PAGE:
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2022 release. Mike Block: "During the pandemic, I no longer had a band to perform with, so I had to develop solo cello/voice arrangements of all my new original songs that were recently released on my album, The Edge of the Atmosphere, featuring a full rock band. It was an awkward feeling to listen to my own album over-and-over in order to learn my own songs, but thankfully I had plenty of time during the social distancing peak of the pandemic. At first, I had the intention of meticulously recreating the full band arrangements by combining multiple lines into a composite cello groove, even trying to hint at the remaining parts I couldn't actively play. On a technical level, it was actually one of the most difficult arrangement/coordination challenges I have ever undertaken. Over time, though, these solo arrangements took on a life of their own, and I let them transform around the strengths of the cello, and I found opportunities to embrace the intimacy possible in stripped-down solo versions. Seven out the ten songs on this album are the result of this "reverse engineering" process of solo cello versions, while the other three tracks are the debut recordings of other original songs: Going Home, The Chicken, as well as When the Birds Sing Along in the Morning, which features lyrics pulled from the memoir of the legendary cellist, Pablo Casals. The title of the album comes from a phrase that Casals (born 1876) remembered his father telling him as a young boy: "when you grow up, there will be machines that fly". I found this imaginative description of airplanes very evocative, especially since there wasn't even a word for "airplane' invented, yet, at that time. I feel the process of good songwriting is a bit like Casal's father trying to describe "machines that fly" before airplanes were invented. I'm not always sure what it will end up like when I'm writing, but I know that once it's done right, I'll be able to fly. After a year and a half of not touring/travelling much at all, I really appreciated how these little song machines helped me fly me to other emotional times and places."
2022 release. Mike Block: "During the pandemic, I no longer had a band to perform with, so I had to develop solo cello/voice arrangements of all my new original songs that were recently released on my album, The Edge of the Atmosphere, featuring a full rock band. It was an awkward feeling to listen to my own album over-and-over in order to learn my own songs, but thankfully I had plenty of time during the social distancing peak of the pandemic. At first, I had the intention of meticulously recreating the full band arrangements by combining multiple lines into a composite cello groove, even trying to hint at the remaining parts I couldn't actively play. On a technical level, it was actually one of the most difficult arrangement/coordination challenges I have ever undertaken. Over time, though, these solo arrangements took on a life of their own, and I let them transform around the strengths of the cello, and I found opportunities to embrace the intimacy possible in stripped-down solo versions. Seven out the ten songs on this album are the result of this "reverse engineering" process of solo cello versions, while the other three tracks are the debut recordings of other original songs: Going Home, The Chicken, as well as When the Birds Sing Along in the Morning, which features lyrics pulled from the memoir of the legendary cellist, Pablo Casals. The title of the album comes from a phrase that Casals (born 1876) remembered his father telling him as a young boy: "when you grow up, there will be machines that fly". I found this imaginative description of airplanes very evocative, especially since there wasn't even a word for "airplane' invented, yet, at that time. I feel the process of good songwriting is a bit like Casal's father trying to describe "machines that fly" before airplanes were invented. I'm not always sure what it will end up like when I'm writing, but I know that once it's done right, I'll be able to fly. After a year and a half of not touring/travelling much at all, I really appreciated how these little song machines helped me fly me to other emotional times and places."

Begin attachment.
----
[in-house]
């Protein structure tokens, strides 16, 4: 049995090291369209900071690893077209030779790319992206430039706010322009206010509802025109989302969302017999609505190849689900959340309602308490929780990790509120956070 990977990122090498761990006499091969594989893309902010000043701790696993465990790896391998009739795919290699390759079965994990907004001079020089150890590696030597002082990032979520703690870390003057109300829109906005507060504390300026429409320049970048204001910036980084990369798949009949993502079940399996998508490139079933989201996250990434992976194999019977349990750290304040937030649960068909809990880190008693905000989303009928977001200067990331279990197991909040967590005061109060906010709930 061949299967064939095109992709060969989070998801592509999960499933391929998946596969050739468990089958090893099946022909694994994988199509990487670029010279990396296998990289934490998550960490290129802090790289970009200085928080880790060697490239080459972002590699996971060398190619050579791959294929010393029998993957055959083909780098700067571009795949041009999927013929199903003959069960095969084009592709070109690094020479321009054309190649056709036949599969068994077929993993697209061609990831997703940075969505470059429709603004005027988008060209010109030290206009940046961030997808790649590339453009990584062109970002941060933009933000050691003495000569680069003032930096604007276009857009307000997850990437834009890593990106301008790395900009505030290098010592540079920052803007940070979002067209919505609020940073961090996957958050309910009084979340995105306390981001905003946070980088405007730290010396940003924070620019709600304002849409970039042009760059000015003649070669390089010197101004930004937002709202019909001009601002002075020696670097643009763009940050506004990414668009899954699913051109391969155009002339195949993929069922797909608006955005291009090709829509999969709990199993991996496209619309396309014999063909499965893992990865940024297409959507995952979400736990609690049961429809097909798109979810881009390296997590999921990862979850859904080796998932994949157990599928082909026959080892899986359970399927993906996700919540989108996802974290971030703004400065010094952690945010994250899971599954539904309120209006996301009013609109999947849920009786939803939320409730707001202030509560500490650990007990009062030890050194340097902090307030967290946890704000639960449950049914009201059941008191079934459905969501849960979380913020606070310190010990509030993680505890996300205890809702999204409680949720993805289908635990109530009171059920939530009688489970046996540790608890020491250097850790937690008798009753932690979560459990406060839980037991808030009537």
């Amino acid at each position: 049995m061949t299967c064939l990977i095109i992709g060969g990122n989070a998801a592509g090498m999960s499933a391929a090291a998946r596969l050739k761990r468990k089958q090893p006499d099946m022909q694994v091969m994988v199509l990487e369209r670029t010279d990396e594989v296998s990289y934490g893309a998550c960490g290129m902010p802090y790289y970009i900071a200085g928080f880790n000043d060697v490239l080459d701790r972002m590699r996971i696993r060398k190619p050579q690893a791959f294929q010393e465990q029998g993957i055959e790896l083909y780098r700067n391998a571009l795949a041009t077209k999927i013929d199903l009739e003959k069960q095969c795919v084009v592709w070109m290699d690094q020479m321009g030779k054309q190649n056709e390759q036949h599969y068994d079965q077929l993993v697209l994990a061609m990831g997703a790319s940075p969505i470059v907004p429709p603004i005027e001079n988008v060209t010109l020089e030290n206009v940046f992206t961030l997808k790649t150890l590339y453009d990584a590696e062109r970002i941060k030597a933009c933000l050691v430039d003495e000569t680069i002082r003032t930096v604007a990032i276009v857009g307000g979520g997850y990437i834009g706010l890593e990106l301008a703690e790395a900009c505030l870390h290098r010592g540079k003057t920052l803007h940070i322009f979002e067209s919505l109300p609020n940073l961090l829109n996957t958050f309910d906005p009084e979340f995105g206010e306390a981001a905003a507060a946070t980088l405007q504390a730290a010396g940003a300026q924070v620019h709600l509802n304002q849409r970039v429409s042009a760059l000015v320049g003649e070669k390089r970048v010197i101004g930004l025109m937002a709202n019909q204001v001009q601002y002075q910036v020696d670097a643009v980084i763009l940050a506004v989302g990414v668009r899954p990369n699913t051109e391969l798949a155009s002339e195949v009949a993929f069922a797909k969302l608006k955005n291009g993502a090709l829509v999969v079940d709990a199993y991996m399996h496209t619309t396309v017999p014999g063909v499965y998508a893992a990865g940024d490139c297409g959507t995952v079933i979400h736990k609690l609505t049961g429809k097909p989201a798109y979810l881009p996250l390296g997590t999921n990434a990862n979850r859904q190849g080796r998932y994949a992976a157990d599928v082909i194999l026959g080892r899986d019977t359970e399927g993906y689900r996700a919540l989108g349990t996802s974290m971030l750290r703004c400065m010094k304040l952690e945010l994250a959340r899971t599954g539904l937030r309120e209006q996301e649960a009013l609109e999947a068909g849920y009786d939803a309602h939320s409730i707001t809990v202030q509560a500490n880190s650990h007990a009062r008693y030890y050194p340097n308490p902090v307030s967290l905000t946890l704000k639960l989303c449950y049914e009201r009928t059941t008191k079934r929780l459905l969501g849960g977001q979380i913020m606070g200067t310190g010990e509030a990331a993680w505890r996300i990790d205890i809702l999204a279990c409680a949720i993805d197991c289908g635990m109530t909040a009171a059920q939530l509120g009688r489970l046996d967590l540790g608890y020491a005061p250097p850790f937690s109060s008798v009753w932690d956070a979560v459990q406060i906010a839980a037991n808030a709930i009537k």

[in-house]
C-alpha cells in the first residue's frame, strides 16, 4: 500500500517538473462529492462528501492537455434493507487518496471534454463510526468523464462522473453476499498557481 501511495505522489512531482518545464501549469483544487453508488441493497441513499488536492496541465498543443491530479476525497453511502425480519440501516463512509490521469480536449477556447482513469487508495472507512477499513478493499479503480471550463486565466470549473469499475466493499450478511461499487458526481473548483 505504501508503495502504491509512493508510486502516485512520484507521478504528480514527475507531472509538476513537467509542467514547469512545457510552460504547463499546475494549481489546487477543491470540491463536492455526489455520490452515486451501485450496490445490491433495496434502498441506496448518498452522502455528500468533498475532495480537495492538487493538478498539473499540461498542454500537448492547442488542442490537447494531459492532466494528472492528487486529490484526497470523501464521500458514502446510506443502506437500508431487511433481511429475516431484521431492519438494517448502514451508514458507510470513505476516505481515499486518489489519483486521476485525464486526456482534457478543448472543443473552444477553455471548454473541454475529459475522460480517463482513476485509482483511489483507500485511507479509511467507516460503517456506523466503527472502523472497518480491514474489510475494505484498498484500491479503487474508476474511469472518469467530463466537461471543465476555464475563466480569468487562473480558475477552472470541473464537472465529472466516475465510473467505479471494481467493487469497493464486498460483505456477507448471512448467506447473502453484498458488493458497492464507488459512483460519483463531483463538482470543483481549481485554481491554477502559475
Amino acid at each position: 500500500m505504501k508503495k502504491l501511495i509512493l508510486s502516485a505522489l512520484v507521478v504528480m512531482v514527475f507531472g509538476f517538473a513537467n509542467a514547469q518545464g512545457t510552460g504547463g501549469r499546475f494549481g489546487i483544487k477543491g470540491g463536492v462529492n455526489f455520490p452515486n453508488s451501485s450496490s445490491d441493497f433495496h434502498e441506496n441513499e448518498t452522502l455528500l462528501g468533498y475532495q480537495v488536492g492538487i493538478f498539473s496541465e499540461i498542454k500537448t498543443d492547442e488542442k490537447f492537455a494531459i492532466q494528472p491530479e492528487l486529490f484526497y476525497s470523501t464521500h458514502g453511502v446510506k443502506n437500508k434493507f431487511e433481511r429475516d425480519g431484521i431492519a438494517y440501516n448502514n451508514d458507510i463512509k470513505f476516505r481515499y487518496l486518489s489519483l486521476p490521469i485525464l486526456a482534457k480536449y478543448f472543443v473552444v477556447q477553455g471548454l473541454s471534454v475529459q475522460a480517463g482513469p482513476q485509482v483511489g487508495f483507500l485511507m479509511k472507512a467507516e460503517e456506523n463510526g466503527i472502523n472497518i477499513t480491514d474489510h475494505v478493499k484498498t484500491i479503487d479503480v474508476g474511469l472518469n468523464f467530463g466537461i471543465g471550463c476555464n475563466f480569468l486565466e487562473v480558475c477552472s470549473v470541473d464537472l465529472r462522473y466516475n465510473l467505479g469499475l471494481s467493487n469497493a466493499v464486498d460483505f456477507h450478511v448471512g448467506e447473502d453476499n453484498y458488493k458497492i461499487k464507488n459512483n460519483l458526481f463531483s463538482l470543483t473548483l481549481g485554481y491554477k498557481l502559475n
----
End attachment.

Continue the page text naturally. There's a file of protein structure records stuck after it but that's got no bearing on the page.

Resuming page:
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2022 release. Mike Block: "During the pandemic, I no longer had a band to perform with, so I had to develop solo cello/voice arrangements of all my new original songs that were recently released on my album, The Edge of the Atmosphere, featuring a full rock band. It was an awkward feeling to listen to my own album over-and-over in order to learn my own songs, but thankfully I had plenty of time during the social distancing peak of the pandemic. At first, I had the intention of meticulously recreating the full band arrangements by combining multiple lines into a composite cello groove, even trying to hint at the remaining parts I couldn't actively play. On a technical level, it was actually one of the most difficult arrangement/coordination challenges I have ever undertaken. Over time, though, these solo arrangements took on a life of their own, and I let them transform around the strengths of the cello, and I found opportunities to embrace the intimacy possible in stripped-down solo versions. Seven out the ten songs on this album are the result of this "reverse engineering" process of solo cello versions, while the other three tracks are the debut recordings of other original songs: Going Home, The Chicken, as well as When the Birds Sing Along in the Morning, which features lyrics pulled from the memoir of the legendary cellist, Pablo Casals. The title of the album comes from a phrase that Casals (born 1876) remembered his father telling him as a young boy: "when you grow up, there will be machines that fly". I found this imaginative description of airplanes very evocative, especially since there wasn't even a word for "airplane' invented, yet, at that time. I feel the process of good songwriting is a bit like Casal's father trying to describe "machines that fly" before airplanes were invented. I'm not always sure what it will end up like when I'm writing, but I know that once it's done right, I'll be able to fly. After a year and a half of not touring/travelling much at all, I really appreciated how these little song machines helped me fly me to other emotional times and places."